A few days ago we had to go to Sierra Vista again for supplies. We decided to make a day of it. We had a huge German lunch at the German Cafe. Burt did Home Depot while I shopped at Best Buys and banked. Then we hit the matinee for the last part of the Hunger Games series. It was opening day for Star Wars so we even saw a few die hard fans re-enacting their favorite Star Wars characters waiting in line. Dinner at the Screaming Banshee in Bisbee. Burt had wings and I had a meatball sub. Big Grandma made meatball subs and this was as close as I’ve ever had. Then we did the Christmas light tour of Douglas, AZ. Douglas is a border town that used to be much bigger and much more affluent. The demise of the railroad and the mining industry has left Douglas as a place for the Border Patrol and Walmart. Agua Prieta lies across the border. Walmart is filled with Mexicans spending pesos in the US. And our Portal neighbors. A few weeks ago the Christmas lights in town caught our eyes as we sped down the highway to get home. This trip we swung in and did the old fashioned Christmas light cruise. It’s worth an evening stop if you happen to be in the area. There are high quality efforts and they are densely packed. Some houses are so close together the entire street looks like one continuous display. Holiday cheer abounds. I’ve decided this is one more thing to add to my list of ‘Why we are OK still in the USA for winter.’ The list of positives is quite long but DARK and COLD on the opposing side are very heavy.
Bobbie really liked the original blue door on the studio we transformed into her new home. Sadly, the original blue door was shabby. Years of service had left it dented and unsuitable for a front door on a new home. Burt moved the old Blue door to the garage where an even shabbier door was in place. Bobbie thought this meant she would get a more subdued door, a door that matched the rest of the compound. We didn’t dissuade her. We thought we’d surprise her with a new blue door.
The eye is a miracle. Depending on what you are (bird, ant, human) your eye can see different things. Birds see colors we can’t even imagine. Cats and dogs see motion long before humans. The human eye is a kind of hybrid. It does many things well but no one skill is as good as some eye in the animal kingdom. Then there is the brain. The eye might see but the brain can fail to interpret. I just read that there’s a wide variety of ‘sampling’ in human brains. We might be ‘seeing’ but the brain is ignoring some percentage of the incoming visual data. I guess that’s why some people can hit a curve ball at 97 mph and others can identify a little brown bird as it flits past and others, still, are oblivious to human facial expressions. A failure to see the visual clues that somebody is mad, sad, or happy. Currently there is a fad of color tests making the rounds on Facebook. I’ve done a couple but they are not difficult. Here’s a test I just developed. Try to match a color that you can’t see but must recall from memory. You have study time.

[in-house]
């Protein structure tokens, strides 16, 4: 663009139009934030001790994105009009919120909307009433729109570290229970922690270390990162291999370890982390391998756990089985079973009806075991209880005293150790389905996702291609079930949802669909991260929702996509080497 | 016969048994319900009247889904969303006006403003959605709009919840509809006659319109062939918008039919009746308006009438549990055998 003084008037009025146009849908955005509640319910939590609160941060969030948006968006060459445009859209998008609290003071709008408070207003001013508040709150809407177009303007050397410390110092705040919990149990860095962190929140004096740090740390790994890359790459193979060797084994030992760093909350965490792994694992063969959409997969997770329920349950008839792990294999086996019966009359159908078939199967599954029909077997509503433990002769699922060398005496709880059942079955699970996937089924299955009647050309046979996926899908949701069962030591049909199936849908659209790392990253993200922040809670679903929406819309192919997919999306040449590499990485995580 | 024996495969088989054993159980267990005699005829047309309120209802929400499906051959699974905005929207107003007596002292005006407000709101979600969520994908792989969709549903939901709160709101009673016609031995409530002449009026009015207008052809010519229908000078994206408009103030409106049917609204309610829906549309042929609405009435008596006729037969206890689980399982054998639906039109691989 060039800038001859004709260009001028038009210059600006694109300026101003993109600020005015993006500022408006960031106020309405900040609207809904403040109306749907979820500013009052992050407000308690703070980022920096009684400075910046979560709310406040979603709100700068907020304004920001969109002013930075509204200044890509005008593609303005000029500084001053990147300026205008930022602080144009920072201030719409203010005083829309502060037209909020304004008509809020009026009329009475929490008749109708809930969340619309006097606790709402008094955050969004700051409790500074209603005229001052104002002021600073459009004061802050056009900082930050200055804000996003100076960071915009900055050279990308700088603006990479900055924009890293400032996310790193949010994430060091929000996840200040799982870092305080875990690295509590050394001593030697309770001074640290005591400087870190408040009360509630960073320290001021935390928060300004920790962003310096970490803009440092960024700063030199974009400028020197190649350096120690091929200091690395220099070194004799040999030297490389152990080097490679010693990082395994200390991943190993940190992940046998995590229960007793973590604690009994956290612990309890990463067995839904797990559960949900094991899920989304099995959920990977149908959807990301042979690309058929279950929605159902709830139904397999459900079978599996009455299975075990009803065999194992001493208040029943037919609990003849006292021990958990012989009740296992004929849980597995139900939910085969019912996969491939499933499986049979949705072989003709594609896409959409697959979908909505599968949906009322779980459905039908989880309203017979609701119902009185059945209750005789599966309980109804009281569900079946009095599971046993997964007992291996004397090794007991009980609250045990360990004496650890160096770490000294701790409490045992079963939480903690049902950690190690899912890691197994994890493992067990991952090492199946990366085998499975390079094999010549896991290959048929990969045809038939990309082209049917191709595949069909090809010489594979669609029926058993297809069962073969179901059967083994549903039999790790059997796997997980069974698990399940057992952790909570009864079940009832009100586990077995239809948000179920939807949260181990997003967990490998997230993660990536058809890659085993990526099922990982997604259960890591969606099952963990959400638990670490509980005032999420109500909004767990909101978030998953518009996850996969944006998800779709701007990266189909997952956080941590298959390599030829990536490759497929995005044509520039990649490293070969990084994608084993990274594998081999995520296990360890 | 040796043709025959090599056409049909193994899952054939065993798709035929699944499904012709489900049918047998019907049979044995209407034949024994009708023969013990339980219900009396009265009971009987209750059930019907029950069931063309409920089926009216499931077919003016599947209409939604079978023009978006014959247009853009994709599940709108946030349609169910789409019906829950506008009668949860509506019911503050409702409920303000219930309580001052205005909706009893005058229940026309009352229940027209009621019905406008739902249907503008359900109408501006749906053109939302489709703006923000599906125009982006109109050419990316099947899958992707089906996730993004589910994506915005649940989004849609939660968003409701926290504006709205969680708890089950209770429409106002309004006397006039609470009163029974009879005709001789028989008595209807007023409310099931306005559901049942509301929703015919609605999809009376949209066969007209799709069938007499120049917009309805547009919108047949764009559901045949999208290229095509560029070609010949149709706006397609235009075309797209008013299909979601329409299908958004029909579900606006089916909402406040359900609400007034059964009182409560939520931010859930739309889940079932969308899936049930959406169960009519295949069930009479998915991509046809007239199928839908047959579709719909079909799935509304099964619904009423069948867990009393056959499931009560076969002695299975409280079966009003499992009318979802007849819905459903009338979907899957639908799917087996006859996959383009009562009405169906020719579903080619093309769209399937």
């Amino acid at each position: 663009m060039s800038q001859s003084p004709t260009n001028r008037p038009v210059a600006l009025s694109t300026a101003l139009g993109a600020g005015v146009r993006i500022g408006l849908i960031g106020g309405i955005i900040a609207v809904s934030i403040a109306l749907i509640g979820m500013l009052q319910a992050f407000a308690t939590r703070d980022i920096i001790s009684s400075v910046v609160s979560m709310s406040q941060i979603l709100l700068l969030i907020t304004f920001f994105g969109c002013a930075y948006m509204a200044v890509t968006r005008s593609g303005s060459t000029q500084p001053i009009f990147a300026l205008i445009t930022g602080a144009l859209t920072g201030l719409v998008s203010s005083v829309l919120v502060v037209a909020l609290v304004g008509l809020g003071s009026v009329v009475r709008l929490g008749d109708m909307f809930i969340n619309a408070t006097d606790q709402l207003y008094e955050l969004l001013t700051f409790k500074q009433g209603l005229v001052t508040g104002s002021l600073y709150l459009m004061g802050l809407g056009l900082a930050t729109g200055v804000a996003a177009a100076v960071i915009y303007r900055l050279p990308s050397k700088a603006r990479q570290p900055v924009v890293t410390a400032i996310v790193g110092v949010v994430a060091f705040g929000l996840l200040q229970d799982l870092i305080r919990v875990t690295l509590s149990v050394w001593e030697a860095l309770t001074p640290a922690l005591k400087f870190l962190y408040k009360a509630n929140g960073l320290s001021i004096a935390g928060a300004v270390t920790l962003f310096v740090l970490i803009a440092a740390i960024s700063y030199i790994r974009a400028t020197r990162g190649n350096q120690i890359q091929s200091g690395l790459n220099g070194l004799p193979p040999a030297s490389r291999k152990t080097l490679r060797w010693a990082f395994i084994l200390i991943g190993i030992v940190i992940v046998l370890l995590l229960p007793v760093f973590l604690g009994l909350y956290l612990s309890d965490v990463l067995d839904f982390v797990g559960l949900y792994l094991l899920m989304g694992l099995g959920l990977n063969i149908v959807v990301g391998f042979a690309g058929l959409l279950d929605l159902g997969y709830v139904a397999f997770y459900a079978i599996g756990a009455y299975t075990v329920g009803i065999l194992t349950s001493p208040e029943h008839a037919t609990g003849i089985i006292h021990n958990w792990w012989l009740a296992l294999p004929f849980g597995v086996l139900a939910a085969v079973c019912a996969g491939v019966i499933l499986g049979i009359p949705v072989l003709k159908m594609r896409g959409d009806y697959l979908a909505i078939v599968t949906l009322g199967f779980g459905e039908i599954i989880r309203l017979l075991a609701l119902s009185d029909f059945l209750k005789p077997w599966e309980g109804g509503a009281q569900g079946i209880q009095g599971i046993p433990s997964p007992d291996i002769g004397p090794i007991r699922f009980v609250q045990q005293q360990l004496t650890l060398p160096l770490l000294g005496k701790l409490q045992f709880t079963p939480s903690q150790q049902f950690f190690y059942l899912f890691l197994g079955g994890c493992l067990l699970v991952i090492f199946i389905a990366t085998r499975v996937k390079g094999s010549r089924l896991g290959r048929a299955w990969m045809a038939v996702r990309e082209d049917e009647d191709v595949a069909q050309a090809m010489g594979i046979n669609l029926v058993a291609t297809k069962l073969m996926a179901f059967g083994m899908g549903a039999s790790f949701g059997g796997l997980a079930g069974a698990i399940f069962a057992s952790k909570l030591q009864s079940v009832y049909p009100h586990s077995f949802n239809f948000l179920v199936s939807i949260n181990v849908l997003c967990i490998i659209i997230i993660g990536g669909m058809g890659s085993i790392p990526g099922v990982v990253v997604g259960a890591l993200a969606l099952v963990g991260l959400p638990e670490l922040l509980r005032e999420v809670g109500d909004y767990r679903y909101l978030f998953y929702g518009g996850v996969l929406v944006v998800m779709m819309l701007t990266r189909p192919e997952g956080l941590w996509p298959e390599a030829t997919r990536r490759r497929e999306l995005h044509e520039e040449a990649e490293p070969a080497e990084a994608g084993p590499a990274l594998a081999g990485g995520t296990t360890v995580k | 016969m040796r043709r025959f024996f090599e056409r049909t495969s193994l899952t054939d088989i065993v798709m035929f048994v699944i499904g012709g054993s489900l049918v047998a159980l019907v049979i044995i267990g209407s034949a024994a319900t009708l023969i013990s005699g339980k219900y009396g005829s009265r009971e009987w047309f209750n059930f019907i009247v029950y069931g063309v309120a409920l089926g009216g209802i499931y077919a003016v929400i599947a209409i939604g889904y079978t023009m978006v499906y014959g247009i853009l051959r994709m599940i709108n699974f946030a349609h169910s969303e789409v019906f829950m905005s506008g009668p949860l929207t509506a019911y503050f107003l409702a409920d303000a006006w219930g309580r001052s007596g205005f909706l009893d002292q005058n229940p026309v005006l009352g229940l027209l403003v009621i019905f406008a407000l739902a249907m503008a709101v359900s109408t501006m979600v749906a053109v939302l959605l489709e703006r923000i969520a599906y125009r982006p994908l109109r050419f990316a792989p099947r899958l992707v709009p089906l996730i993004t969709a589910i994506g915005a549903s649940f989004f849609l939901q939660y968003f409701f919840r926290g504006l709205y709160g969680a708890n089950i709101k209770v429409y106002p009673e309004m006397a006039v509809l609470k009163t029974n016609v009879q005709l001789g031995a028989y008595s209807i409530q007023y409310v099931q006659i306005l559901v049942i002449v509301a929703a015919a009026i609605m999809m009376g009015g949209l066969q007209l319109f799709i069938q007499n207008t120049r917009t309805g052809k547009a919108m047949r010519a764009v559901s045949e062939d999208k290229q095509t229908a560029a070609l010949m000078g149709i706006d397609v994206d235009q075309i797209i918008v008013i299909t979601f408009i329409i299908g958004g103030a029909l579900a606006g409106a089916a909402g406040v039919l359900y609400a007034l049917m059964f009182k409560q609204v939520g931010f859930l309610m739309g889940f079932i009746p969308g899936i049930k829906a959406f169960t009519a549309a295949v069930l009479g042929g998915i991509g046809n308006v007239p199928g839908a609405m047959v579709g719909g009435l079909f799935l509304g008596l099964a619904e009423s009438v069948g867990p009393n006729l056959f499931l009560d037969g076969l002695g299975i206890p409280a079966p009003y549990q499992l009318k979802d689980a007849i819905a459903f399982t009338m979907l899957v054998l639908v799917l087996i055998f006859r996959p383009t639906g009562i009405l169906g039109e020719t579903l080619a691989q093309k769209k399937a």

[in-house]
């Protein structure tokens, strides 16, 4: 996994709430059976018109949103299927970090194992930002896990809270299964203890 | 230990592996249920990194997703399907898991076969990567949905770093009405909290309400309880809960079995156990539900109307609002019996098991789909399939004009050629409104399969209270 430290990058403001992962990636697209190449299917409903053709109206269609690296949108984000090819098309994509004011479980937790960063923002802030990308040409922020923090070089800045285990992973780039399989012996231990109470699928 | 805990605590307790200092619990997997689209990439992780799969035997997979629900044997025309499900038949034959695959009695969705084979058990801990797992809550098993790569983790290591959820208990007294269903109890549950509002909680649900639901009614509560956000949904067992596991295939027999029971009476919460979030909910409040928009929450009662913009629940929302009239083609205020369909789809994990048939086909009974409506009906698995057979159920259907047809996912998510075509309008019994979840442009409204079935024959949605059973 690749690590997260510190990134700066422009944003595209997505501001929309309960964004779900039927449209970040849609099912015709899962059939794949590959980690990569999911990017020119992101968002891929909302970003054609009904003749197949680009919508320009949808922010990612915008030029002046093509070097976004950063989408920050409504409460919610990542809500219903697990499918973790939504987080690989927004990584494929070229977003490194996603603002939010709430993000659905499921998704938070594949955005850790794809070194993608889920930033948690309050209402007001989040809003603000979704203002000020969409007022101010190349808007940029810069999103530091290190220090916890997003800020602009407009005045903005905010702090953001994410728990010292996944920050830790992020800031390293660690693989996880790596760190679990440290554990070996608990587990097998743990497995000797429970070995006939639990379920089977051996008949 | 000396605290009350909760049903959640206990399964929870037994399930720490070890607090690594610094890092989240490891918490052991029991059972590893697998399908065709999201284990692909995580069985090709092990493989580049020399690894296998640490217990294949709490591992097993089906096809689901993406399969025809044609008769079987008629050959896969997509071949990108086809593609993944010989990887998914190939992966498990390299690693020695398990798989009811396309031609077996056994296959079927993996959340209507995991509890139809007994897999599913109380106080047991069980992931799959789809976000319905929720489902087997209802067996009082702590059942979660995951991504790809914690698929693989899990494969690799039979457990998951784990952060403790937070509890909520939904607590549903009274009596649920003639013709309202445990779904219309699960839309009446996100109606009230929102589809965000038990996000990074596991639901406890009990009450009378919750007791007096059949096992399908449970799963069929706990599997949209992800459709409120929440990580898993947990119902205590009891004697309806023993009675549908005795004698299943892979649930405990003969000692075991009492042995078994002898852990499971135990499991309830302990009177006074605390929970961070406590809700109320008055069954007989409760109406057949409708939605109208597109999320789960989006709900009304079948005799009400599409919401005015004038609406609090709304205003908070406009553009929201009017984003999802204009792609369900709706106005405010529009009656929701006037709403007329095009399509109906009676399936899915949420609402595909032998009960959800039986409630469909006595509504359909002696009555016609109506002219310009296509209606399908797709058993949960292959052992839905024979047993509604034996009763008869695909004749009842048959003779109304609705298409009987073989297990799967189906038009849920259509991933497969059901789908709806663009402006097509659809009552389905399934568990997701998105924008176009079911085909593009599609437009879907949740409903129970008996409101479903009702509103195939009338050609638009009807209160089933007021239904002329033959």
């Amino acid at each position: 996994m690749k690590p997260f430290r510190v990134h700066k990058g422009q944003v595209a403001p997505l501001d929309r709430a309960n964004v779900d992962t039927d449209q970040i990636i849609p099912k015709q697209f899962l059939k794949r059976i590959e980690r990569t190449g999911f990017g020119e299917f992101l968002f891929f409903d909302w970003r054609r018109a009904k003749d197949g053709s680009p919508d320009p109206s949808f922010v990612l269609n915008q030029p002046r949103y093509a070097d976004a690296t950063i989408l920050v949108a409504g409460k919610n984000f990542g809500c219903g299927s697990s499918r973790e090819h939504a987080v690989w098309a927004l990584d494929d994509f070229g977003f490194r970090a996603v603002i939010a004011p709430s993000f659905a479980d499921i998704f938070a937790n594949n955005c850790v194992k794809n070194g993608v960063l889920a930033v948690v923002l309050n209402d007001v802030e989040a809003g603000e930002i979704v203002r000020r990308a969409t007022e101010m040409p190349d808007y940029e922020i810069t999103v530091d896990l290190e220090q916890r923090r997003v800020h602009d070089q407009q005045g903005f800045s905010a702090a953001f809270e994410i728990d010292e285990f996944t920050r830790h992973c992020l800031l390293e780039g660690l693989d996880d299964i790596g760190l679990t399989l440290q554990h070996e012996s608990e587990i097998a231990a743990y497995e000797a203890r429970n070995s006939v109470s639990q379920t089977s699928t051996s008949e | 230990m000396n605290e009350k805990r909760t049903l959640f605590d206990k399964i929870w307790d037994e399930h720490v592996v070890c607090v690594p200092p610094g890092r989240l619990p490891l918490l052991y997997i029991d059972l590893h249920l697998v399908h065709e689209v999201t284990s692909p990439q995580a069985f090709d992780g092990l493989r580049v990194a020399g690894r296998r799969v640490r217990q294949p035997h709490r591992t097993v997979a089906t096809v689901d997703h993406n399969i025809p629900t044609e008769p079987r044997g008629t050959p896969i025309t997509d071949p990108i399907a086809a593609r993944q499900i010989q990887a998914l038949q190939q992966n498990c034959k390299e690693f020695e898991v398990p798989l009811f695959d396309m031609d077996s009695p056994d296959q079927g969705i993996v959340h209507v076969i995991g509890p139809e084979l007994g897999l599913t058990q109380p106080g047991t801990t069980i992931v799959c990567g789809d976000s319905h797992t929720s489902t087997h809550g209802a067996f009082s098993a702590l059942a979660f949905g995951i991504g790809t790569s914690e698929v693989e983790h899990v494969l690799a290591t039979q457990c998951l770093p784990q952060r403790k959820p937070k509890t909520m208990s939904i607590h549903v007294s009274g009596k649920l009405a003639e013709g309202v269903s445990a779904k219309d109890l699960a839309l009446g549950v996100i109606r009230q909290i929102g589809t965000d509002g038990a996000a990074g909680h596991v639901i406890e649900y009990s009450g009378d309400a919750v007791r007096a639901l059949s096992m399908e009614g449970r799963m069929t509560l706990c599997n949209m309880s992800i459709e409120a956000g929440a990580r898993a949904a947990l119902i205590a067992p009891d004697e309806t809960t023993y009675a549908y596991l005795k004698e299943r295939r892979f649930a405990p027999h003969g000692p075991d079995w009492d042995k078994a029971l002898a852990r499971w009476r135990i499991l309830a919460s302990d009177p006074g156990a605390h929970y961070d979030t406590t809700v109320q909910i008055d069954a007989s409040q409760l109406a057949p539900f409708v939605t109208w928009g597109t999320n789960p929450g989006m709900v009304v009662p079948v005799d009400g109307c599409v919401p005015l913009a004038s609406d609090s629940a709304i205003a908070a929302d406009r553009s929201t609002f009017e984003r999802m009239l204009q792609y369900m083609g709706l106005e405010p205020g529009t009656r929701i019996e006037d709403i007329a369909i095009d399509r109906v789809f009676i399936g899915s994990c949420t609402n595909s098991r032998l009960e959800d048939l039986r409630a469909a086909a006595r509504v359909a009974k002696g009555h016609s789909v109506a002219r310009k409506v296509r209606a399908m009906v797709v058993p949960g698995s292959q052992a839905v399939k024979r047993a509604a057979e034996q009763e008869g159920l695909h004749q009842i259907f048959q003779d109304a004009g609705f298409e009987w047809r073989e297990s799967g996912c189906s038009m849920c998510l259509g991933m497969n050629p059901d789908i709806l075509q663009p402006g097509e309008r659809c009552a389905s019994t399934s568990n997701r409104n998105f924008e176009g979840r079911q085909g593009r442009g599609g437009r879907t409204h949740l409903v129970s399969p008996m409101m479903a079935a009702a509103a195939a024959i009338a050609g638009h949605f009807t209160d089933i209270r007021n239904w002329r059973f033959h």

A month or so ago Burt and I went to The Home Depot (I just learned that the The is an important part of the name) in Sierra Vista. Burt had intended to bring a chip of paint to match the old blue of the original project door. He forgot the chip of paint. Burt looked at me and said, “Can you pick out a blue paint that is similar to the blue on the old door?” Can I? Yes, hell yes. It’s secret talent I have. I can see color well but more importantly I can remember color well. I stared at all the blue paint chips from all the manufacturers and in about 47 seconds I found the color. Nearly the exact color. I’m feeling pretty smug about my mad color skills but I also wonder if I just got lucky.
Back to the The in The Home Depot. A while back we mail ordered some things from The Home Depot. Light fixtures, towel bars, stove, refrigerator. For $75 shipping on each appliance they were supposed to come to our door. Well the refrigerator made it. The stove is a free ranging range. Nobody knows where it is. For a while there was a rumor of a successful delivery but now The HD thinks it never left the shipping dock. So they’re sending another. Now there are two ranges wandering the west. We are eager to have one. I learned about the The in The Home Depot while waiting on hold and endlessly hearing about the Power of The Home Depot. Supposedly we’ve been credited on the first stove and shipping has been waived for the second. I’m waiting for the Powers that be of The Home Depot to kick in and get me my stove.
Cleared by my cardiologist to continue doing it to the point of overdoing it we headed straight up yesterday. I will not tell you where. Duties at the VIC come with an array of benefits. Learning the location of some of the areas most treasured pictographs was one of the highlights. Cool autumn air makes for more pleasant strenuous ventures. Burt and I intend to take advantage while we are here. The mornings in the gNash are rough but sunny 60 to 70 degree days are our reward.
This trip was my first time making it to some of the many caves that line Cave Creek Canyon. One of the more popular questions at the visitor center is, “Why is this place called Cave Creek?” Now I have first hand experience. Even though I had seen pictures and knew that ancient peoples lived in these caves I was still surprised by the depth and intricacy of the spaces. Many, many people could comfortably find shelter here. In fact it was so appealing I suggested to Burt we start a reality TV show and try to live in one and live off the land. He liked the idea. Oops.
The horse and rider pictograph is post-Spaniard invasion of the Americas. There were no horses here before the Spanish brought them. Well there were horses here, but they died out a very long time ago. Modern horses rode over on Spanish galleons with the conquistadors. The Native Americans famously took to horsemanship and here we have some early art commemorating the newly adopted technology. My first day at the VIC some visitors came in and reported this particular artifact stolen. It was a sad start to the job. I was very pleased to learn a couple of months later that the searchers were merely lost and the picture was right where it was supposed to be. Now I’ve seen it for myself. Don’t ask me where it is. I won’t tell you.